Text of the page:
Perhaps it’s because his first and last names are so common as to deflect excitement, but an ADP of 28 for Alex Smith is an outright crime. People can make fun of him all they want, but the fact of the matter is that he is a consistently mid-to-high QB2 in the fantasy world, at least since he’s moved to Kansas City. From 2013-2015, he finished as the QB13, QB18, and QB16, respectively. His per-game numbers do look a bit worse, but even last year’s QB20 finish in fantasy points per game made him a very reliable player in 2QB leagues. In each of his three seasons in Kansas City he has topped 300 completions, and in the past two, he has topped 65% completion.

He has legit fantasy stars at every position on offense in Jamaal Charles, Jeremy Maclin, and Travis Kelce, and has been absolutely killing it in the offseason. Here, you go out and do this workout. Barring injury, you are looking at a player who should finish no worse than middle-of-the-pack at QB, and offer both a solid second QB in 2QB leagues and an excellent bye week fill-in. What else does the man have to do before people notice him? Hang out with Johnny Football? If people want to overlook him, fine. I’ll be happy drafting him in the later rounds when everyone else has forgotten that he exists.

Along the same lines as Alex sits the always fantasy relevant Matthew Stafford. Do people honestly think the lack of Megatron will drop his numbers dramatically? Stafford still has Golden Tate, Marvin Jones, and Anquan Boldin to throw to, in addition to an excellent pass-catching back in Theo Riddick. This is still a guy that still projects for roughly 600 passing attempts; 4,000+ yards and 20-25 TDs is basically a given. Anything on top of that is gravy. I might be worried if we were talking about a fragile player, but that label simply doesn’t stick to Stafford anymore as he’s played each game over the past five seasons. This isn’t as big an oversight as the absurdly low placement of Smith, but it is an oversight.

 

Expecting Regression

Two of the players in the above list had career years last season, and it seems that fake footballers simply don’t think that they will be able to live up to those elevated standards. I’m talking, of course, about Tyrod Taylor and Ryan Fitzpatrick. I’m personally a big Tygod fan. One of the reasons that I am keen to draft him (besides his low ADP) is his consistent ability to run the ball. In 9/16 games, Taylor ran for at least 40 yards, and actually averaged a hair more than 40 yards per game on the ground for the season. Four points per game without even going to the air is a hell of a nice foundation on which to build a floor. Certainly the health of Sammy Watkins will play a role in Tyrod’s ceiling, but the Bills do have a few other fantasy-relevant pieces. The underrated Robert Woods should take a step forward this season and offers another solid WR option; Charles Clay offers an excellent option at TE (should Ryan decide to use him); and LeSean McCoy has dropped weight and has, by all accounts, looks primed for an excellent season. Taylor should build on what he did last season and offers an excellent value play should you choose to wait until the middle to late rounds to draft your QB.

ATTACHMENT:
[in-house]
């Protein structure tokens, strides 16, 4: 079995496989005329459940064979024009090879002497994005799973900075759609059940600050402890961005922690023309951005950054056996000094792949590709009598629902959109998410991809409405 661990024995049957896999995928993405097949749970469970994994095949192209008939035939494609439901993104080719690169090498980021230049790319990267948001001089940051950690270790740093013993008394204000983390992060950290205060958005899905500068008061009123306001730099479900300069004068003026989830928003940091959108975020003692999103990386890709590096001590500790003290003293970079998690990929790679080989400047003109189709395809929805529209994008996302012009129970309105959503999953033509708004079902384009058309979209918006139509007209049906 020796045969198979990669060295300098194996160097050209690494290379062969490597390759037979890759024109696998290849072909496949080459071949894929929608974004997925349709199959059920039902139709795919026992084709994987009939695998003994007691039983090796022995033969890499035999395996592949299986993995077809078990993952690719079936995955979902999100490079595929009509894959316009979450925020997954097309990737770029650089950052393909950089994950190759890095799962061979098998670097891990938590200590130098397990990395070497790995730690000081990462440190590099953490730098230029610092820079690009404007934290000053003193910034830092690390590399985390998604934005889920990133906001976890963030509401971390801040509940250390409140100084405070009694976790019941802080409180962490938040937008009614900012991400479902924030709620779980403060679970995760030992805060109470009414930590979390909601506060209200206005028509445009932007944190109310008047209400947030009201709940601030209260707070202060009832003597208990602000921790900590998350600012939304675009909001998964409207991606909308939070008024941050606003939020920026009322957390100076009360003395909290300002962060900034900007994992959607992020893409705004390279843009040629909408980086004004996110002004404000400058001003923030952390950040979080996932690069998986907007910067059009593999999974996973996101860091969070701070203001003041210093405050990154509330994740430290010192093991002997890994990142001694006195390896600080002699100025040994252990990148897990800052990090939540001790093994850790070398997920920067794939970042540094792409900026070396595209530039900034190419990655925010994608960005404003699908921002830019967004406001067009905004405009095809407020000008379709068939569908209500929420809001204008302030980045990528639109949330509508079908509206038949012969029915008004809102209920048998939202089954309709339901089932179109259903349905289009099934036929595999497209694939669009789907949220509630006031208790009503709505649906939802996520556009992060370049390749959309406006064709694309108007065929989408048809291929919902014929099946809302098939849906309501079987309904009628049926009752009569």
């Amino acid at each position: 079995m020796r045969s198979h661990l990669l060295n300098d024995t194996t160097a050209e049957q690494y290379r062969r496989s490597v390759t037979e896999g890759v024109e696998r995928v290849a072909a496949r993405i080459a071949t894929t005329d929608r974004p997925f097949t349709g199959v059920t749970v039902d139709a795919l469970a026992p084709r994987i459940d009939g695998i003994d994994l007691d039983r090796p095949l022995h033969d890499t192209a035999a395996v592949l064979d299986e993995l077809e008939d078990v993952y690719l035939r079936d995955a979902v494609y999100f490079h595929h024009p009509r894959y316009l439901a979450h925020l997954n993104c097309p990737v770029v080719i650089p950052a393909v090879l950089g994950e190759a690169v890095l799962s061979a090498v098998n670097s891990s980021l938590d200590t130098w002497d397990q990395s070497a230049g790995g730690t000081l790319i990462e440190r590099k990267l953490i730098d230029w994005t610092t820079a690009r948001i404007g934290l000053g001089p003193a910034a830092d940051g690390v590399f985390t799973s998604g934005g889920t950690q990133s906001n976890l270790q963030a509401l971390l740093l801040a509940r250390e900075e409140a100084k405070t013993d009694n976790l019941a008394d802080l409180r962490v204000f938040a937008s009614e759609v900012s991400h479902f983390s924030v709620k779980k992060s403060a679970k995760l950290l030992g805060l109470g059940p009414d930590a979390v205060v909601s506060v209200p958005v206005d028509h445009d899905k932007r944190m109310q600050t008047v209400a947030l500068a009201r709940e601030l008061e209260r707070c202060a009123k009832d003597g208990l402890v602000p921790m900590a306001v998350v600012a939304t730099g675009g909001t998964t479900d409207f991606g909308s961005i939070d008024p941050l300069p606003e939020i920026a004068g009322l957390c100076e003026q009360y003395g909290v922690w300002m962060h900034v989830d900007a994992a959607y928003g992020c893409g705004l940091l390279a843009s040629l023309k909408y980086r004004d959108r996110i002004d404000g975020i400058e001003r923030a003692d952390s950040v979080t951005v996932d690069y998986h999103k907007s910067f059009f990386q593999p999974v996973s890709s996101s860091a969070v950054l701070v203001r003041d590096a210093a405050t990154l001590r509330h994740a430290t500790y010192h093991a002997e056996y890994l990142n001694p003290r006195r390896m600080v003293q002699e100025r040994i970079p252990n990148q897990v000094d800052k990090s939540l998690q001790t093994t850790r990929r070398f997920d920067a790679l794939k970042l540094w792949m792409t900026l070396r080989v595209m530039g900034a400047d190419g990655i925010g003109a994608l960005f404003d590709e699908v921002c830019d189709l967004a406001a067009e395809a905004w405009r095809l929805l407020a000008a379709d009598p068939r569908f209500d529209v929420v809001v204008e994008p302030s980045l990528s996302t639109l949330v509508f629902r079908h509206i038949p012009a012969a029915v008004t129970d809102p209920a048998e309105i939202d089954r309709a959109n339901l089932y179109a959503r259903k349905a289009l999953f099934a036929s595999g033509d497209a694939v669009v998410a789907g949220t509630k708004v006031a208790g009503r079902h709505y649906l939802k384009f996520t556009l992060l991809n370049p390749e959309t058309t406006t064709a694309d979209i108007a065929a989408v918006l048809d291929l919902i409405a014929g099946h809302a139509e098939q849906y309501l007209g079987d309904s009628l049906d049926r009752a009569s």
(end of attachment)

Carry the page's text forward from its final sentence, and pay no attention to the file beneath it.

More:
It’s understandable that people would be a little down on Fitzmagic this season. After all, last year was the best fake football year of his career after years of mediocrity. The slow contract talks didn’t help boost people’s confidence in him either, not knowing whether or not he would actually start. People are beginning to remember the magic, however. In the past three weeks (during which time he signed his contract), he has risen from an ADP of 30 to his current 24. Still, that’s pretty low for a guy who finished 11th overall and 15th in FP/G. He has two excellent receivers, and an incredible duo of pass-catching backs, who will complement his 6.9 yards per attempt (lower than Alex Smith’s, I might add). Regression is certainly possible, but I don’t expect him to fall to bottom QB2 territory.

 

To Start, or not to Start?

Blaine Gabbert is being drafted fairly right now, is only because we don’t know whether or not he’ll be a starter. Is it going to be him or Kaepernick. The QB battle in San Francisco is one of the more interesting position battles in camp this year. From all accounts I’ve read so far, the battle has been pretty even. Kaep certainly has the legs for Kelly’s system, but Gabbert is no slouch when it comes to running the ball. Gabbert has mid to low-end QB2 upside if he wins the starting position.

 

The Inflatable

Brady is going to be Tom Brady. Cool, efficient, and all-powerful in the fantasy realm. I have no doubts about that. People are drafting him as the QB9, which is more-or-less fair given his suspension. On a per-game basis, he’ll probably finish top-5 when all is said and done. If you are patient and draft well, he’ll likely reward you. As for where he will finish in overall points, QB9 is still very inflated. There is simply no way that he’ll finish that high given that he’s missing four weeks. If he does, well, it will have been a 12-game stretch for the ages.

 

What are your thoughts on where tight ends are being drafted? Leave me a note below or connect with me @ianrgold on Twitter.